Technical difficulties having to do with the number of working hours in a week and the inability of LRK to produce satisfactory clones has delayed the promised announcement for today. But fortunately, my excellent friends at the Seattle Mystery Bookstore have stepped into the breach, with the following hot news flash (and if you know where the report originated or know of any AP wire photos on the subject, please don’t hesitate to let us all know more) :
A stunning announcement from Britain has rocked the scientific and literary world for the second time this Spring as a multinational team of archeologists report having found the ossuary of Sherlock Holmes.
â€œWeâ€™ve been searching for his resting place for decades, though most have laughed at usâ€, said lead researcher Dr. I. M. Bruce-Partington. â€œClues as to the burial grounds of the Great Detective were carefully hidden within the Canon and, with the help of the latest AI from around the Globe, we were able to crack the case. It was a solution worthy of the Great Man himself.â€
The exact location of the find was kept secret to ensure treasure hunters, true believers and members of the Moriarity Crime Syndicate wouldnâ€™t be able to disrupt the work. Thought to be sited somewhere to the Northwest of London, deep in the Moors. â€œWhile the Moors are thought to be largely boggy, it has been widely known within the geological community â€“ as well as the archeological community, I should add â€“ that cave-like structures do occur and are quite stable and dry.â€ Explained Dr.Charles Milverton. â€œThe spot weâ€™ve been excavating is quite large and contains a number of boxes related the Holmes family, as well as boxes we believe to be associated with them.â€
According to Dr. Jonathan Small, the first ossuary to be discovered bore marks that were quite difficult to decipher. â€œThe marks seemed to be saying â€˜my craftsâ€™ as if we were going to find knitting needles or paintbrushes inside. Our cryptographer, Gloria Scott, recognized it to read MYCROFT, and from there it all began to make sense. We have no unearthed ossuarys holding the remains of Mrs. Hudson, John and Mary Watson â€“ those were found in a niche with a number of old battered metal dispatch boxes – our literary investigator, Professor L.S. Klinger, is pouring over those and his report will be forthcoming â€“ in a separate niche. We are most puzzled by the recent discovery of 5 other limestone boxes. Tests are still ongoing and we are not confident, at this time, to announce whose remains those might contain.â€ One of the most intriguing is one which bears the damaged carving â€œMaria de Frans—â€. The American specialist Leigh Richards has been called in to work on that stone container.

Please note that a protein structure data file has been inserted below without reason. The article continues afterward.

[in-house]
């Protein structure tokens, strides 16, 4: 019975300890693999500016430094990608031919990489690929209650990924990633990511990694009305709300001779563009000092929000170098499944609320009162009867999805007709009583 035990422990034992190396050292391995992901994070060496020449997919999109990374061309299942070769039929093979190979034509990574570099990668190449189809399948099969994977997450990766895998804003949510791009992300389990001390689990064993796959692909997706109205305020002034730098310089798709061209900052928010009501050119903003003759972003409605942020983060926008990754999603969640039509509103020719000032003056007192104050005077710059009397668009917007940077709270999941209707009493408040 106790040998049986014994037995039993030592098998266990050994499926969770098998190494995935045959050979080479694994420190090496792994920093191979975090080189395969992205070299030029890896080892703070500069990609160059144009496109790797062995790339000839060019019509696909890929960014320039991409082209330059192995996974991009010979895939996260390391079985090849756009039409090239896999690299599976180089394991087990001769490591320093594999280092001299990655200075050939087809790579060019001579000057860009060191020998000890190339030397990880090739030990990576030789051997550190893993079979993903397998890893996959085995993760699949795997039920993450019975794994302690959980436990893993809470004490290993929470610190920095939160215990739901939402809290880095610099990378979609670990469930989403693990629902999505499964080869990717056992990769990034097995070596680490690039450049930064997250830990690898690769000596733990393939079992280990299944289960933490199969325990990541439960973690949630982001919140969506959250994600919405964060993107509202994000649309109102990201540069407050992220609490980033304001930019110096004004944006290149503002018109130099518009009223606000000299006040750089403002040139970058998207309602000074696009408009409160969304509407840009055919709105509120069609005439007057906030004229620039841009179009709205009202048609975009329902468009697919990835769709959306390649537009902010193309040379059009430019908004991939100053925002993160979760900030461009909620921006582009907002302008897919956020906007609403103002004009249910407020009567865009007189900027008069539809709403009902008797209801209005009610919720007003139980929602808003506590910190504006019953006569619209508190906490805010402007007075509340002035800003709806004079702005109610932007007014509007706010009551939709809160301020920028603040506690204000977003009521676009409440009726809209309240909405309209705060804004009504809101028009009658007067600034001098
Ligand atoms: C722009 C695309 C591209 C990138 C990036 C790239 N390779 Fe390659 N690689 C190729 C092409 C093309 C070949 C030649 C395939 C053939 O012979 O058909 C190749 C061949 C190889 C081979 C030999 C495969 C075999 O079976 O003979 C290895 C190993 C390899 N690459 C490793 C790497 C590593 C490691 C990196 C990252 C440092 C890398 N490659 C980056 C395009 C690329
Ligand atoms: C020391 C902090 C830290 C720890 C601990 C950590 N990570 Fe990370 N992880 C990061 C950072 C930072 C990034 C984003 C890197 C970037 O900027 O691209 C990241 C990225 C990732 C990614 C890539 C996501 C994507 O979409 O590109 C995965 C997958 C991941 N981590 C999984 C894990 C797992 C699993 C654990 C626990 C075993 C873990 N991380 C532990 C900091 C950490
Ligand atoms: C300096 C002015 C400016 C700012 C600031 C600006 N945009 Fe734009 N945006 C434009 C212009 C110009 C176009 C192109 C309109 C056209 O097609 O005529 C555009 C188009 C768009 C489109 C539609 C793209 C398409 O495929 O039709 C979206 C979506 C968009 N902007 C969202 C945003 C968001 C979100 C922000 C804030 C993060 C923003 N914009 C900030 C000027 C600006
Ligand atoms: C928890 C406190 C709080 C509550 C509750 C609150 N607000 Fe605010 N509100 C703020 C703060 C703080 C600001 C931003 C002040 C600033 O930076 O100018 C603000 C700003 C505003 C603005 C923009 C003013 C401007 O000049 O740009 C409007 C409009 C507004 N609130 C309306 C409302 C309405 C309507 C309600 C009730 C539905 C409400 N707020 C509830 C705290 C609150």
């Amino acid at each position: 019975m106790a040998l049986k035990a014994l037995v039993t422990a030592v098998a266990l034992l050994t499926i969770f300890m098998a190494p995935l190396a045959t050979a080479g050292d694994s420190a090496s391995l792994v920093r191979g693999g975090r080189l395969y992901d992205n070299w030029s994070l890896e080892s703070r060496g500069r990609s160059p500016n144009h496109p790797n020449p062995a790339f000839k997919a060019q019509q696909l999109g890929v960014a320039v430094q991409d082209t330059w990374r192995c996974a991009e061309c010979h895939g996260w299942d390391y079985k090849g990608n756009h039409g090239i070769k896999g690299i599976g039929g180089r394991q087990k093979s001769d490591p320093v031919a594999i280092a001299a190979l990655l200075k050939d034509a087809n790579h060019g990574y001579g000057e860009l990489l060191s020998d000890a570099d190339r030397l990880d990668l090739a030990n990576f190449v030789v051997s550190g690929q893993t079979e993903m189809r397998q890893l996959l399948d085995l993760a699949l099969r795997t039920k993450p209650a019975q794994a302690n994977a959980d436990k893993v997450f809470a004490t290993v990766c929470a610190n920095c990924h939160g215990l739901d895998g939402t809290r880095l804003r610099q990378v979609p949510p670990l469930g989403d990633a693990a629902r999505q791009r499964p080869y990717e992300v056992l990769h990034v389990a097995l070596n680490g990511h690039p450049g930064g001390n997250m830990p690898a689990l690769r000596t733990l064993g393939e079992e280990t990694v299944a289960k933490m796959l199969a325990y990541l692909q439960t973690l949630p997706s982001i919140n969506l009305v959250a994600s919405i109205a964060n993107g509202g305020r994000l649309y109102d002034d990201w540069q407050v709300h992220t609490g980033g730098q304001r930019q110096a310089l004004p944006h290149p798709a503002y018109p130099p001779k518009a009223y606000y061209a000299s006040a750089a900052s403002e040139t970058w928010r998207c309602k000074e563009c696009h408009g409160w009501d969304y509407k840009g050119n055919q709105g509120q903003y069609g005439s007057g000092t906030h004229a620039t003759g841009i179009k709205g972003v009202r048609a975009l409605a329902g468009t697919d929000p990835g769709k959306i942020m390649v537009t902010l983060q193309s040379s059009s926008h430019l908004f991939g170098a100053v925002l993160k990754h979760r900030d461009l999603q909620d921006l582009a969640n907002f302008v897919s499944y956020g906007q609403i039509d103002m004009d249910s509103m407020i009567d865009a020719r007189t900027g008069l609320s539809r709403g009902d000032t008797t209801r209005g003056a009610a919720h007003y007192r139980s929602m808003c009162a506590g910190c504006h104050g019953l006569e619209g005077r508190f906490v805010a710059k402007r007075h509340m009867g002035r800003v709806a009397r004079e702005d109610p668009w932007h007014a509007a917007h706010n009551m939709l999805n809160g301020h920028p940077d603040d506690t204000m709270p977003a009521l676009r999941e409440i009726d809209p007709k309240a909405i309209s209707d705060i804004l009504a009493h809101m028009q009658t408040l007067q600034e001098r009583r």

The literary world has been ablaze with comments and controversy. Most mainline, serious critics have railed at the thought that Sherlock Holmes could have been a real person. â€œWhatâ€™s next?â€ demanded Thorneycroft Huxtable, MA, PhD, â€œThe crypt of James Bond, Miss Marpleâ€™s headstone?â€ Reached at the prestigious Istituto per gli studi religiosi di Bologna, Professor Sabaglione objected strongly: â€œÃ¨ questa gente di mistero pazzesca? sta confrontando un detectivo fictional ad una figura santa! deve essere uno scherzo!â€ A spokesman for the British Crime Writerâ€™s Association, who requested anonymity, expressed guarded enthusiasm. â€œThis is something like the discovery of Dead Sea Scrolls, I should think. Just imagine how this could change our understanding of the beginning of the mystery story.â€
Most excited seems to be the Minister of Tourism and Visitors, Frances Carfax. â€œWe in Her Majestyâ€™s Government are quite thrilled with the possibilities this scientific discovery may provide. Sherlock Holmes is a beloved figure world â€™round and, if this cannot be proven beyond a doubt to be the final resting for Mr. Holmes, his believers will not be deterred and will flock to the site in massive numbers. True believers, as we all know, will bear any effort or cost to be close to those they worship and we very well may see the beginning of a new Holy Land of Literary Greats. The PM and Her Majesty are quite excited.â€
San Francisco Holmsian expert Philip Gilbert was unavailable for comment. However, spokesman for the Gathering of Critical Literatis, Sir George Burnwell, retorted â€œHarumph! Really, Holmes, while an interesting fictional figure of minor importance â€“ good lord, weâ€™re talking about genre fiction, after all – cannot possibly become the central figure of such economic and journalistic focus. These people toss about words like â€˜Greatâ€™ and â€˜Canonâ€™ as if just any creature of fiction can have holiness bestowed upon Him. Anyone believing such rubbish is simply a fool.â€